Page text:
Radon is an invisible, odorless and tasteless naturally occurring radioactive gas that can seep through cracks in the foundation of your home and its walls which can then diffuse into the air. Radon is present is most of the air around us, so we are actually exposed to it at fairly low levels on a regular basis.
It is when radon is trapped in your home or a confined space where you spend a relatively good amount of time, where it can eventually build up to a toxic level which can cause lung cancer. Although cigarette smoking is still the leading cause of lung cancer, it is found that radon comes in second. In the Iowa Radon Lung Cancer Study the risk estimates obtained indicated that cumulative radon exposure presents an important environmental health hazard.
“Radon decays quickly, giving off tiny radioactive particles. When inhaled, these radioactive particles can damage the cells that line the lung. Long-term exposure to radon can lead to lung cancer, the only cancer proven to be associated with inhaling radon. There has been a suggestion of increased risk of leukemia associated with radon exposure in adults and children; however, the evidence is not conclusive.”-National Cancer Institute
Significant radon exposure can cause symptoms such as a persistent cough, coughing up blood, hoarseness, shortness of breath, frequent infections with pneumonia or chronic bronchitis. If you have any of these symptoms without any known potential causes, it is highly recommended that you test your home.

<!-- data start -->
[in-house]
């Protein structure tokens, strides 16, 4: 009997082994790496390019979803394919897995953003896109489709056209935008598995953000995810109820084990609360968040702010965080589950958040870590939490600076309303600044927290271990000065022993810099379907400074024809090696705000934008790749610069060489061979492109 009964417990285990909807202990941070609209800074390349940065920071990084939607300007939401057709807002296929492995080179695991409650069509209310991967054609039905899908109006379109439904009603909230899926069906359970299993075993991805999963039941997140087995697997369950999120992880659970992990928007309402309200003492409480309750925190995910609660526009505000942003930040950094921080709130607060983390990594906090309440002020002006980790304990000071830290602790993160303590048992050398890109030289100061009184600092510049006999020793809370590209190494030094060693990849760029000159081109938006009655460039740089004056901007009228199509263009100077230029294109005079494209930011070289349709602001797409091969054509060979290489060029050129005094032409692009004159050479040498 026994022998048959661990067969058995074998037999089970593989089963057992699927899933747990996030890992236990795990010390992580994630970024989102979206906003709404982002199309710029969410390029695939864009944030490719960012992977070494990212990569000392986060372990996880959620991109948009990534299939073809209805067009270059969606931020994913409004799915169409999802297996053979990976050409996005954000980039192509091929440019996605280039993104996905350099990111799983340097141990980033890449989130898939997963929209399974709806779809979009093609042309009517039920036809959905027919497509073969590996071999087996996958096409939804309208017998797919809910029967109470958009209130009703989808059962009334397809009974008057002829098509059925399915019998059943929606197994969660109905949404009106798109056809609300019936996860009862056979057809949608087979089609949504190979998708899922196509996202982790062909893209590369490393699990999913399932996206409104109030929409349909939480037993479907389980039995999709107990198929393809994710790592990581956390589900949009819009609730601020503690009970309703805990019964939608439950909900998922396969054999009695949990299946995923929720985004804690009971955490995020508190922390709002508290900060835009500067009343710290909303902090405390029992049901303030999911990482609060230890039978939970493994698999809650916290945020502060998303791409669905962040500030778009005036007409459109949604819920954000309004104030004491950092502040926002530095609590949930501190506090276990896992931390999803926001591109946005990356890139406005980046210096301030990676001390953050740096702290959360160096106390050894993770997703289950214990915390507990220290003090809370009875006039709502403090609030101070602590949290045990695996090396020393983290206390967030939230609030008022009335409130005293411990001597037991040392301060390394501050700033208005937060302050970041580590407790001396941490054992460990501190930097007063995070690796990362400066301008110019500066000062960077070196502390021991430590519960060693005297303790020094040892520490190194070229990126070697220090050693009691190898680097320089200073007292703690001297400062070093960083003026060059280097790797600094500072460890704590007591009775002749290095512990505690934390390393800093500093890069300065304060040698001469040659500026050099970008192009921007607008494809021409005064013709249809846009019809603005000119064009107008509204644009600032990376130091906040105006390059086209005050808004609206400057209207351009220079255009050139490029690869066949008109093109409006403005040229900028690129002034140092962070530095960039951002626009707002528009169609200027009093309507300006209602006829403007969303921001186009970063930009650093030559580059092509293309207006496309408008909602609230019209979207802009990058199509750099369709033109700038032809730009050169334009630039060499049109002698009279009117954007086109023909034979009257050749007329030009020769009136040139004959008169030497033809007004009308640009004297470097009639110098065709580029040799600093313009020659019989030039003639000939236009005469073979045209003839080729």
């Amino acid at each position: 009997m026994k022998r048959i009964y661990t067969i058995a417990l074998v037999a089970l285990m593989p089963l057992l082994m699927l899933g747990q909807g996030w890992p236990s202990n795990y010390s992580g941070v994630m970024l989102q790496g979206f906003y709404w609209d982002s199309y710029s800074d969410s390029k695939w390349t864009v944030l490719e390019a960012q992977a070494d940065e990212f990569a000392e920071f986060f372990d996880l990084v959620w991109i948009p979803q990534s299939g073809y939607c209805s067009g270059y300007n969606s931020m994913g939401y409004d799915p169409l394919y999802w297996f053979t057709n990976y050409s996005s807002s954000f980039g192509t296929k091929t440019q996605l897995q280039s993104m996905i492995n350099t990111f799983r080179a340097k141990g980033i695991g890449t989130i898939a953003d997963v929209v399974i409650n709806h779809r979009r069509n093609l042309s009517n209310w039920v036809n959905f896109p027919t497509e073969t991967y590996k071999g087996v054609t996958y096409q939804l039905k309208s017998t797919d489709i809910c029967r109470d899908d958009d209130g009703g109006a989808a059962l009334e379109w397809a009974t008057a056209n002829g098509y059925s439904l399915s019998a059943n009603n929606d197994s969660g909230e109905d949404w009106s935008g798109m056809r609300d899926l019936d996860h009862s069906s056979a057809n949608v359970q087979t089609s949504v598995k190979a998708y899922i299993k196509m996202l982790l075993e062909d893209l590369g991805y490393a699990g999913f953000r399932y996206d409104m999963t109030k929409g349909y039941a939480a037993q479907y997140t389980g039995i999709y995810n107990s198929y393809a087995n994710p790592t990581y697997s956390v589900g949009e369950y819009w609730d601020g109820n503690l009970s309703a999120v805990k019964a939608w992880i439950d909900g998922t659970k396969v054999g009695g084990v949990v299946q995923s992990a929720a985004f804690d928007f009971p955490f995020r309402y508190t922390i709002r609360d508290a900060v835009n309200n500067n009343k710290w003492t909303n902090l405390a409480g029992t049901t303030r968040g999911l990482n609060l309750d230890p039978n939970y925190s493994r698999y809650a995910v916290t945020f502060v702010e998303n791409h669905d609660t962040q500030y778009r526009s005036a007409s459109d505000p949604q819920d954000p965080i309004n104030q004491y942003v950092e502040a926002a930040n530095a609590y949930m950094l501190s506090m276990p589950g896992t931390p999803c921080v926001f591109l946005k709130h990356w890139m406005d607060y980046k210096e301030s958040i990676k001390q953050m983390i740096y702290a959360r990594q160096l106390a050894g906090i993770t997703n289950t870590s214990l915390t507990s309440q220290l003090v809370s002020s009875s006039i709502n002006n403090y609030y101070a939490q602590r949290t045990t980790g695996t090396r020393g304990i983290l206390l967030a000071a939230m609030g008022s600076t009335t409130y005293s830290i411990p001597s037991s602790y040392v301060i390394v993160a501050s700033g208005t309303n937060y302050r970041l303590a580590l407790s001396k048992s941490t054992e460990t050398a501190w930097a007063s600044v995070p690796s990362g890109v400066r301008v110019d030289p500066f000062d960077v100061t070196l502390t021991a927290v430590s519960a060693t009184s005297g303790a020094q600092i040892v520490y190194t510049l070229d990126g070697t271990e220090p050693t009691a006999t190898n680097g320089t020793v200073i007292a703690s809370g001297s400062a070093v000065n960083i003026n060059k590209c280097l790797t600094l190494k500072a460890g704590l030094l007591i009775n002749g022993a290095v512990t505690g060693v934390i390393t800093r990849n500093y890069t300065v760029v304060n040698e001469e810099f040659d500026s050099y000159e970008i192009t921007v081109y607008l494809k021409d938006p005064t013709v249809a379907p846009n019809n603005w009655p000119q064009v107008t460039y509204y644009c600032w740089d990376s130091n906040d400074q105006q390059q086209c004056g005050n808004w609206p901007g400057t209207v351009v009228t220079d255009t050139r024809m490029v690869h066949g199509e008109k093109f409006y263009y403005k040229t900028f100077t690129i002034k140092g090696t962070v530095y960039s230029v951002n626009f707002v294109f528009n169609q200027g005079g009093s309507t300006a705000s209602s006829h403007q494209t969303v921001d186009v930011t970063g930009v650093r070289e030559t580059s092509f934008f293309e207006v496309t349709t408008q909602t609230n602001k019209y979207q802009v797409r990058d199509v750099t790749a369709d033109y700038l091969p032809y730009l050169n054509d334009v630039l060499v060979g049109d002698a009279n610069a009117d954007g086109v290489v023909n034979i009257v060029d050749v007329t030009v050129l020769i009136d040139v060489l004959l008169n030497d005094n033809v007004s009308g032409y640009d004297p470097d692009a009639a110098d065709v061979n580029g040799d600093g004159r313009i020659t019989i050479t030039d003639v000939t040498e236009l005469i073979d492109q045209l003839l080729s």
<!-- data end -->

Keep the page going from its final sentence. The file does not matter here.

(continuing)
Steps to take to combat radon exposure:
- Start by testing your home. You can do it yourself with a kit or hire a professional. Basement and first floors typically have the highest radon levels because of their closeness to the ground, so you will want to make sure you test the lowest floor in which you are occupying. You can find a radon test kit or professional here.
- If you find a radon problem in your home, you will want to take steps to fix it depending on the result of radon level.
- If you smoke, take active measures to stop smoking. Smoking a health risk on its own but combined with high levels of radon exposure it posses a much greater hazard and increased risk for lung cancer.
- If you have any questions you can call this national hotline at: 1-800-55RADON (557-2366).
Radon levels can vary depending on different factors like weather, humidity, wind, precipitation. Therefore a long term test might yield more accurate results versus a short term test which may be affected by one of those conditions. A short-term test will yield faster results, but a long-term test will give you a better understanding of your home’s year-round average radon level and exposure risk.
Below I share with you the results from my own personal home. I did a short test which is recommended to test for 48 hours or at least no more than 96 hours. I did not have a chance to stop the test right at the 48 hour mark and ended up running the test for a little past 60 hours, which was still okay. However, because my result came back at 2.4pCi/L I am going to conduct another test, this time utilizing a long-term test kit, to compare the results. I want to ensure that the level is below 2.0pCi/L, so if the second result comes back higher I will look at measures to reduce it.
The United States Environmental Protection Agency (EPA) has a Citizen’s Guide to Radon: The Guide to Protecting Yourself and Your Family from Radon. They also have more information about residential radon exposure and what people can do about it in the Consumer’s Guide to Radon Reduction.